Simultaneous localisation and mapping with prior information.
Doctoral thesis, UCL (University College London).
This thesis is concerned with Simultaneous Localisation and Mapping (SLAM), a technique by which a platform can estimate its trajectory with greater accuracy than odometry alone, especially when the trajectory incorporates loops. We discuss some of the shortcomings of the "classical" SLAM approach (in particular EKF-SLAM), which assumes that no information is known about the environment a priori. We argue that in general this assumption is needlessly stringent; for most environments, such as cities some prior information is known. We introduce an initial Bayesian probabilistic framework which considers the world as a hierarchy of structures, and maps (such as those produced by SLAM systems) as consisting of features derived from them. Common underlying structure between features in maps allows one to express and thus exploit geometric relations between them to improve their estimates. We apply the framework to EKF-SLAM for the case of a vehicle equipped with a range-bearing sensor operating in an urban environment, building up a metric map of point features, and using a prior map consisting of line segments representing building footprints. We develop a novel method called the Dual Representation, which allows us to use information from the prior map to not only improve the SLAM estimate, but also reduce the severity of errors associated with the EKF. Using the Dual Representation, we investigate the effect of varying the accuracy of the prior map for the case where the underlying structures and thus relations between the SLAM map and prior map are known. We then generalise to the more realistic case, where there is "clutter" - features in the environment that do not relate with the prior map. This involves forming a hypothesis for whether a pair of features in the SLAMstate and prior map were derived from the same structure, and evaluating this based on a geometric likelihood model. Initially we try an incrementalMultiple Hypothesis SLAM(MHSLAM) approach to resolve hypotheses, developing a novel method called the Common State Filter (CSF) to reduce the exponential growth in computational complexity inherent in this approach. This allows us to use information from the prior map immediately, thus reducing linearisation and EKF errors. However we find that MHSLAM is still too inefficient, even with the CSF, so we use a strategy that delays applying relations until we can infer whether they apply; we defer applying information from structure hypotheses until their probability of holding exceeds a threshold. Using this method we investigate the effect of varying degrees of "clutter" on the performance of SLAM.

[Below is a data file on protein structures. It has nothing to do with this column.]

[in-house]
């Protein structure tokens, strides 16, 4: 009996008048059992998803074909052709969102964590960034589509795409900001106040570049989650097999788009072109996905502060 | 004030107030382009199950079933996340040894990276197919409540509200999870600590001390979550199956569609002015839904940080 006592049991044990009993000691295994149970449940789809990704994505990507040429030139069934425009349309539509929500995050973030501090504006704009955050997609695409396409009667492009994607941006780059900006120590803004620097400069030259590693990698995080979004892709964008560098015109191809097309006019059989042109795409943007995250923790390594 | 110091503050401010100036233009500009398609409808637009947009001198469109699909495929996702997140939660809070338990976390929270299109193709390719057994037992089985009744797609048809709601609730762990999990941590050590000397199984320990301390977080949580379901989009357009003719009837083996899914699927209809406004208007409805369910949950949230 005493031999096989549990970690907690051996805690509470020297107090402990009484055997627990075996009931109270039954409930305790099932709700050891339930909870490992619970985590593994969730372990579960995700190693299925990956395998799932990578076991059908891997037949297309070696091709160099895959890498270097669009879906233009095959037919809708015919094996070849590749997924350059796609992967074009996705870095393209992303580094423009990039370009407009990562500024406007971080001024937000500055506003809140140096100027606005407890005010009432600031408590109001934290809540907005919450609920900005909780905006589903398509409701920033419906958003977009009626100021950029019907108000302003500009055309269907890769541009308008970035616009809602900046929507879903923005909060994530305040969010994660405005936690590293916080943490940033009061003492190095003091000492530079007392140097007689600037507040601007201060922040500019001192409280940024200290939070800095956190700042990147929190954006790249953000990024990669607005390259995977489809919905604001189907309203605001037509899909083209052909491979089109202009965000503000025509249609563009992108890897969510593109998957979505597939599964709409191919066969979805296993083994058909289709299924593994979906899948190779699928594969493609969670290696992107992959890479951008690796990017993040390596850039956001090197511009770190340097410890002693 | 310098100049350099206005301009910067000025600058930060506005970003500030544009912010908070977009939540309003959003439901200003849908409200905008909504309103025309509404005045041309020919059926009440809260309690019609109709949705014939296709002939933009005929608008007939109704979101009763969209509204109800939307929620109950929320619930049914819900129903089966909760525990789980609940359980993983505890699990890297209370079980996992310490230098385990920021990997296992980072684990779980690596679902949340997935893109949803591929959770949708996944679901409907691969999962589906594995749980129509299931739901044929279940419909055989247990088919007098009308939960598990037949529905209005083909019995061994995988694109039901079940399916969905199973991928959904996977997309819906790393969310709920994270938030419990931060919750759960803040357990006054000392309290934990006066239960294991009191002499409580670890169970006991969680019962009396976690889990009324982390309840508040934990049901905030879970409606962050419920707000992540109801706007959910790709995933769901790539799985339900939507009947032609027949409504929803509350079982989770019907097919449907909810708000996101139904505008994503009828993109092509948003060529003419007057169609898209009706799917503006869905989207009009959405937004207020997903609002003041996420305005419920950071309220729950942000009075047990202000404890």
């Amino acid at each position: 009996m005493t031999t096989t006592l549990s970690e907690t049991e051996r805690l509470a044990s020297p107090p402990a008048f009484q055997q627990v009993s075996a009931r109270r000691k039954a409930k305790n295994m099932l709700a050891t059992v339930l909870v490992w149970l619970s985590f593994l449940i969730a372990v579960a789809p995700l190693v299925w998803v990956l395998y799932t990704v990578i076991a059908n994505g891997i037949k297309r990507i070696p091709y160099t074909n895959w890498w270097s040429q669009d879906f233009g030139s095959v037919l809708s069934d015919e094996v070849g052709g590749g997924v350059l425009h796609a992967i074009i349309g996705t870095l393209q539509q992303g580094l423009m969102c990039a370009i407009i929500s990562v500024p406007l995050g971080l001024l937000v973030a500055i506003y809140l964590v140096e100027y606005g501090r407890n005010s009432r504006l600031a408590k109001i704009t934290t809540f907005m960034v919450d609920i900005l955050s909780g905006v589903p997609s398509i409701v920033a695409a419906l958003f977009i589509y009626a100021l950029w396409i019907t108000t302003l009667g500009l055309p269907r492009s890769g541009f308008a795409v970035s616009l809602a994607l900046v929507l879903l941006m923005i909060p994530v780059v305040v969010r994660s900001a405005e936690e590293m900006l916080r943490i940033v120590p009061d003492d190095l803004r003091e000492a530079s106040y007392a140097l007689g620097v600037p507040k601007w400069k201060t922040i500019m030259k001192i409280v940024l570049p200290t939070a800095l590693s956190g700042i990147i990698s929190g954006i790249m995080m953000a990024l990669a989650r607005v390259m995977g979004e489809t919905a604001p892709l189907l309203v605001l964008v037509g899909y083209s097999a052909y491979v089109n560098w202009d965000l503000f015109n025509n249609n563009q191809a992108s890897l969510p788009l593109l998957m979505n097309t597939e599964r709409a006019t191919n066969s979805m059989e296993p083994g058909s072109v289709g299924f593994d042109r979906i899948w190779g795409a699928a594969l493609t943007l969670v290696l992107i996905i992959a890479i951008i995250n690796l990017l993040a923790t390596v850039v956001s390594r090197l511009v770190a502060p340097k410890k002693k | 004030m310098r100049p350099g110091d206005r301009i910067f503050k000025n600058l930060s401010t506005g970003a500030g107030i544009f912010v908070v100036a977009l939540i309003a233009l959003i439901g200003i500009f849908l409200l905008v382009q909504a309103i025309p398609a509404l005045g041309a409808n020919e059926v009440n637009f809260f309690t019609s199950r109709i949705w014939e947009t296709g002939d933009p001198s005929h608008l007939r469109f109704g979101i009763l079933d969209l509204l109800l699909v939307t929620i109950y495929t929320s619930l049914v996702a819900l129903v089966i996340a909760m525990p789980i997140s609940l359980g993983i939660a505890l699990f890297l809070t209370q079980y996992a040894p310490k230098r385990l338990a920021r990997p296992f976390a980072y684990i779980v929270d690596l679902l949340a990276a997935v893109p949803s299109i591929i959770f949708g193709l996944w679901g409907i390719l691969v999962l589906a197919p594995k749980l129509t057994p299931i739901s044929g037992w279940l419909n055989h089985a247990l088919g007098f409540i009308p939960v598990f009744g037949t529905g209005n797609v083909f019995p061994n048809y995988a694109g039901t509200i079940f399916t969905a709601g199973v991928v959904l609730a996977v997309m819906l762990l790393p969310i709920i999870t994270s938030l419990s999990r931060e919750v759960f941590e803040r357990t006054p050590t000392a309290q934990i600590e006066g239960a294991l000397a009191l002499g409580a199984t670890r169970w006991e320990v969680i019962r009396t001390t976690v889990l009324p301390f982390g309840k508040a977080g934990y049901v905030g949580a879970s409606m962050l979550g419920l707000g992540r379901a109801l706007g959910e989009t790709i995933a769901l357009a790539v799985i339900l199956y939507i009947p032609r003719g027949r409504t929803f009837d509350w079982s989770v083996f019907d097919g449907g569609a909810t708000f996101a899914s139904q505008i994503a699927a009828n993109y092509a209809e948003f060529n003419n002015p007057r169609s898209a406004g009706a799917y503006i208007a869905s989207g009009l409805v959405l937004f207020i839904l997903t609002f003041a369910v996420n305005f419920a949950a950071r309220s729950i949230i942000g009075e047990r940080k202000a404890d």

|Title:||Simultaneous localisation and mapping with prior information|
|Open access status:||An open access version is available from UCL Discovery|
|UCL classification:||UCL > School of BEAMS > Faculty of Engineering Science > Computer Science|
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